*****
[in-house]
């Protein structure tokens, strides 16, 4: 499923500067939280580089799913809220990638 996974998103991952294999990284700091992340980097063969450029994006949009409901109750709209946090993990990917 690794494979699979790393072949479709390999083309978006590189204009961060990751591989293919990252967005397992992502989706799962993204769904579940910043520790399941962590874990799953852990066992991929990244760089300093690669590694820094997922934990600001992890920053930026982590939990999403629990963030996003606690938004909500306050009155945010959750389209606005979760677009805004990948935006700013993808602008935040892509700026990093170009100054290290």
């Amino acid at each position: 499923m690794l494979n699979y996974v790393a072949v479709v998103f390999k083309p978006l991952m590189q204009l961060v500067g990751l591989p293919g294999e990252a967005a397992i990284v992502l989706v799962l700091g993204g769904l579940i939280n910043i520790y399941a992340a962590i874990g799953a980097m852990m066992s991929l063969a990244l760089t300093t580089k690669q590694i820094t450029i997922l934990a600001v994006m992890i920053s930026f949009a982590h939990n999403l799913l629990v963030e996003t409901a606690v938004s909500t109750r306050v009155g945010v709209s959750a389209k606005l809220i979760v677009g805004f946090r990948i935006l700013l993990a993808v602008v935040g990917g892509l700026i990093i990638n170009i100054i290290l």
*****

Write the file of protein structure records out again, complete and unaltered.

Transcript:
[in-house]
């Protein structure tokens, strides 16, 4: 499923500067939280580089799913809220990638 996974998103991952294999990284700091992340980097063969450029994006949009409901109750709209946090993990990917 690794494979699979790393072949479709390999083309978006590189204009961060990751591989293919990252967005397992992502989706799962993204769904579940910043520790399941962590874990799953852990066992991929990244760089300093690669590694820094997922934990600001992890920053930026982590939990999403629990963030996003606690938004909500306050009155945010959750389209606005979760677009805004990948935006700013993808602008935040892509700026990093170009100054290290």
């Amino acid at each position: 499923m690794l494979n699979y996974v790393a072949v479709v998103f390999k083309p978006l991952m590189q204009l961060v500067g990751l591989p293919g294999e990252a967005a397992i990284v992502l989706v799962l700091g993204g769904l579940i939280n910043i520790y399941a992340a962590i874990g799953a980097m852990m066992s991929l063969a990244l760089t300093t580089k690669q590694i820094t450029i997922l934990a600001v994006m992890i920053s930026f949009a982590h939990n999403l799913l629990v963030e996003t409901a606690v938004s909500t109750r306050v009155g945010v709209s959750a389209k606005l809220i979760v677009g805004f946090r990948i935006l700013l993990a993808v602008v935040g990917g892509l700026i990093i990638n170009i100054i290290l």